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Not to mention hydrocarbons are way less fussy about moisture and way cheaper. In canada anyway it is legal.



Might not be in the states though, also should have a good scale if you are going to be selling actual r134.
 

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If you have some empty bottles you can vac them out and use them to recover...but for reuse you would have to make yourself a makeshift system with a good changeblel drier to run it through to dry it out and make sure it is evaporated and clean and not to mix oils.
 

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Redteck has this nice pine smell - kind of like the little pine tree air freshners . So if you smoke and have trd teck in the system and you start smelling pine DON'T light up .
 

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Most refrigerants if they meet a flame make phosgene gas...which is a nerve gas. Therefore not a good idea to smoke around any refrigeration anyways...


I still keep a bottle of r134a around and havent studied up on the latest yf123 or whatever the **** it is...but years ago I got ticked off when a bottle of redtek was just as much or more than r134a. I knew propane would carry all the oils and started using it in my old systems and adapted a 20 pounder to play around with. In most systems it cools nice, and the pressures are lower than 134. However some systems it is a bit too cold and will freeze up due to not quite evaporating in the right place in the system. Im pretty sure thats why they blend butane in to make the hydrocarbons more compatible with a wide variety of system designs.


The number one problem with putting r134a into old r12 systems was blown compressors as r134 wont carry the r12 oil. The hydrocarbon refrigerants got rid of all those problems and the nice thing is it doesn't make acid when combined with water vapour like r12 and r134. However that being said I still think r12 was a much superior refrigerant to anything invented since.


One other thing is the hydrocarbons are less likely to leak out of an old r12 system as the molecules are larger than r134 or the newer refrigerants. After r12 they started putting special lining in the lines for 134 as it has a small molecule and much more likely to leak out then r12 or hydrocarbon. Redtek was a good solution to alot of the shortcomings of r134a.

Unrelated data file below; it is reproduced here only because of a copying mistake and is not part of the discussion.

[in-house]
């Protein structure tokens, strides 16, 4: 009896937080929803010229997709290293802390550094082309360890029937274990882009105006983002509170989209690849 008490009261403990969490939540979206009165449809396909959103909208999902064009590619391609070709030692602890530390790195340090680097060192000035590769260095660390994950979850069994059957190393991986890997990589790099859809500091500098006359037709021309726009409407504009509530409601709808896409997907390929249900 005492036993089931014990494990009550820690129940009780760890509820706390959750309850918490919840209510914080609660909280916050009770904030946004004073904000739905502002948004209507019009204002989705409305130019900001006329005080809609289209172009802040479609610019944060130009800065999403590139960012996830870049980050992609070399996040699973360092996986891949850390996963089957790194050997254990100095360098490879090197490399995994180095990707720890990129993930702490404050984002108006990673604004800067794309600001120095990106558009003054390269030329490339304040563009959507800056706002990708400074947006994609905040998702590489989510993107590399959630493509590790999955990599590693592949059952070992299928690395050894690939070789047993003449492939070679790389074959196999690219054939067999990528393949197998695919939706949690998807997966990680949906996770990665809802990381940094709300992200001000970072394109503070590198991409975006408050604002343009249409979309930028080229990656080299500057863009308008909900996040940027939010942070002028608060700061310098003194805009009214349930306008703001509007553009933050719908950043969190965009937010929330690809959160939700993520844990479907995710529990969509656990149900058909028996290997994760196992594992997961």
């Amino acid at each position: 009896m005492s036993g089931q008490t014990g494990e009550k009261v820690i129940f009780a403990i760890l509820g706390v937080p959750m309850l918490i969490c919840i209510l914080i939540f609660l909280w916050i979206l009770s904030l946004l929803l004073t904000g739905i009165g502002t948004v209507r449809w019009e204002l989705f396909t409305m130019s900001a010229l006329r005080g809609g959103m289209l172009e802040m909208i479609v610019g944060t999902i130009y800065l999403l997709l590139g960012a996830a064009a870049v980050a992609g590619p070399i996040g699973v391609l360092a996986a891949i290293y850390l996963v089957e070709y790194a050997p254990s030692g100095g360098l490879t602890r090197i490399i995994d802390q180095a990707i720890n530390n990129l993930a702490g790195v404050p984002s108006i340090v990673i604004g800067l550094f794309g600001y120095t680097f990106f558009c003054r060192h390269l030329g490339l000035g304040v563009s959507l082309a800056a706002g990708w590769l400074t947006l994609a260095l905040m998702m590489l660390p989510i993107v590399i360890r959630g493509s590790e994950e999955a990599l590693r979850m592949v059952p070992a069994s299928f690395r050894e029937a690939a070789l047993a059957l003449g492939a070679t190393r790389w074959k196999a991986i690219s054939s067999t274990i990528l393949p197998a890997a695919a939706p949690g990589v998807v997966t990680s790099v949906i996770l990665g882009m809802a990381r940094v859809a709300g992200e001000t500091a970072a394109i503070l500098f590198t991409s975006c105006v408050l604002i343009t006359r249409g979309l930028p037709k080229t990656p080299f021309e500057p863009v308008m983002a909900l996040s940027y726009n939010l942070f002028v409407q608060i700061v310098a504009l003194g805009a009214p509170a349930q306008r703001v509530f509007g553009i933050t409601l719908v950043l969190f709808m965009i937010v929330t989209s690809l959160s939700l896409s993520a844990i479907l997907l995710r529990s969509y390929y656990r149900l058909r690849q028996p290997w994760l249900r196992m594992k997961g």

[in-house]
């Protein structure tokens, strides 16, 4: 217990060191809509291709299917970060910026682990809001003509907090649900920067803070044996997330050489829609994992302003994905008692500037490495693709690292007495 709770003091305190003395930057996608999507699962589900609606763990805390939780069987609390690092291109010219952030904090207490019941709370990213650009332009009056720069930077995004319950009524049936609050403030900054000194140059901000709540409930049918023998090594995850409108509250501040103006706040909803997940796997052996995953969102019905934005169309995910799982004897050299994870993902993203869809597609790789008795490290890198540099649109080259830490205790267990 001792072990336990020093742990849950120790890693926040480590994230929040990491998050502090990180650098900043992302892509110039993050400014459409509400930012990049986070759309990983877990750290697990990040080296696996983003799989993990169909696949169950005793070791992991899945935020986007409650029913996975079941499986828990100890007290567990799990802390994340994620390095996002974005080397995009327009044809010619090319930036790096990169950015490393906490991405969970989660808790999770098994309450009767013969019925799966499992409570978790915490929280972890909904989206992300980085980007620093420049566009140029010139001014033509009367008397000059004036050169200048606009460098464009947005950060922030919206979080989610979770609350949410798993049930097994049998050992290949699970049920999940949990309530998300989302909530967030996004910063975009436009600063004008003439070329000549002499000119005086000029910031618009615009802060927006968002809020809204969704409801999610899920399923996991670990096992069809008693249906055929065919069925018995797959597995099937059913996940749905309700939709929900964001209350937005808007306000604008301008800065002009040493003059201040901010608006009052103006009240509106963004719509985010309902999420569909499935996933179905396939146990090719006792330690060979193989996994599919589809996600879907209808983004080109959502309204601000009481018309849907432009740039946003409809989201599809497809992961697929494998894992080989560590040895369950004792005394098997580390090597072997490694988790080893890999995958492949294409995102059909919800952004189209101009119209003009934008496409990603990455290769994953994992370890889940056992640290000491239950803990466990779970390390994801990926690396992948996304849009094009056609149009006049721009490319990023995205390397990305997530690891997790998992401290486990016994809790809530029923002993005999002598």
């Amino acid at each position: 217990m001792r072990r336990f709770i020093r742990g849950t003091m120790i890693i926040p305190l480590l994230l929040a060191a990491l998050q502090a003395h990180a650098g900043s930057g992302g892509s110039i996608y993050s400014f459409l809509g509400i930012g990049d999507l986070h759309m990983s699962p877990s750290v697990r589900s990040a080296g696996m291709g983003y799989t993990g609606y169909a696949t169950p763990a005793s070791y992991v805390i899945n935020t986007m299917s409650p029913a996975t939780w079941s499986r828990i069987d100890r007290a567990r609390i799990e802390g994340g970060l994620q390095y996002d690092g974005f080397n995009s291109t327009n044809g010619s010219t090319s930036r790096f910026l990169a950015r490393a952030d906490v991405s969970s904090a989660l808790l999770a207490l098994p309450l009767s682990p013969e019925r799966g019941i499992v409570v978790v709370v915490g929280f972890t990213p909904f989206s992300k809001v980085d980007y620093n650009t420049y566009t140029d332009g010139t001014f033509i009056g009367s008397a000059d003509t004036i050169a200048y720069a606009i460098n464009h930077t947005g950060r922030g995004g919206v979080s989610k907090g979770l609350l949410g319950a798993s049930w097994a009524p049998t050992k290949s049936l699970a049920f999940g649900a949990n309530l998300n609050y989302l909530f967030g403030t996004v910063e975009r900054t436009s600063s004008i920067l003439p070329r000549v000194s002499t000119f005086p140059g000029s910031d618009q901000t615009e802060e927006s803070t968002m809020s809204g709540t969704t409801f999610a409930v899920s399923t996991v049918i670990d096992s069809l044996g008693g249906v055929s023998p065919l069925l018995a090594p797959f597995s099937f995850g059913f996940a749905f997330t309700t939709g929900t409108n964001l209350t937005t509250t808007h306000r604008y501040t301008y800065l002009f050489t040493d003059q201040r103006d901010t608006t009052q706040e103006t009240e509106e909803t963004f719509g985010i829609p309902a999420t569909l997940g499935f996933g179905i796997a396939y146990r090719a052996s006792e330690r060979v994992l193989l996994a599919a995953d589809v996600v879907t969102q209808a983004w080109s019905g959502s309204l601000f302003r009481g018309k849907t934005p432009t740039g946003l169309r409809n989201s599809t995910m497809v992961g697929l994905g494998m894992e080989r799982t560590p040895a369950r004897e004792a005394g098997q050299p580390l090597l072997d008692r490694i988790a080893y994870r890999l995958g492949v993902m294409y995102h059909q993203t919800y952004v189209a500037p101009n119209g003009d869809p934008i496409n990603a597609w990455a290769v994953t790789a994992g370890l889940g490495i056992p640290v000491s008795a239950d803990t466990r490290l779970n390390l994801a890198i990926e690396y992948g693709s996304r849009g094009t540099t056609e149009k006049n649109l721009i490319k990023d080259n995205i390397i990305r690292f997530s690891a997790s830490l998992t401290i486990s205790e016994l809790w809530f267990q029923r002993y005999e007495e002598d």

I don't know whats next...we are paying carbon tax and I have also heard of carbon dioxide systems with astronomicaly high pressures and therefore even more horsepower robbery, and leak potential...efficiency went out the window years ago.
 

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On a side note the ozone hole fluctuates naturally as the solar cycles...the politicains are just as easily misled by scientific garble as anyone else...(how many are refrigerant experts). You guys should have heard the crap the instructors were trying to peddle back in the 90s about cfcs and hcfcs. Even they were shaking their heads.



It does bear a resemblance to the climate change thing...probly some scientific group needed some money and it sounded good and here we are...


I mean i am no expert either however try to be informed enough to be a sceptic...
 

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Now that I got curious again, I guess it looks like r11 got phazed out along with r12 back in the early 90's, possibly brazil and one place in china still possibly make one or the other. The last r22 system was supposedly sold in 2011. yf123 is currently 70.00 a pound, 700.00 for a ten pound with new plants in louisiana and texas, and one more but I don't know where. It has similar pressures at similar temperatures to 134 and is only slightly flammable. (Ill have to get a chart)


r134 is officially over in 2020 in automotive but I think 2025 for medium and heavy, its been over in the eu since 2017.


It carries pag same as 134 to my understanding, I would imagine you can buy fittings and hoses and stuff but probly won't check on any of that till towards spring.


I forgot the GWP number already but thats why r134a is being phased out...(GWP=global warming potential.)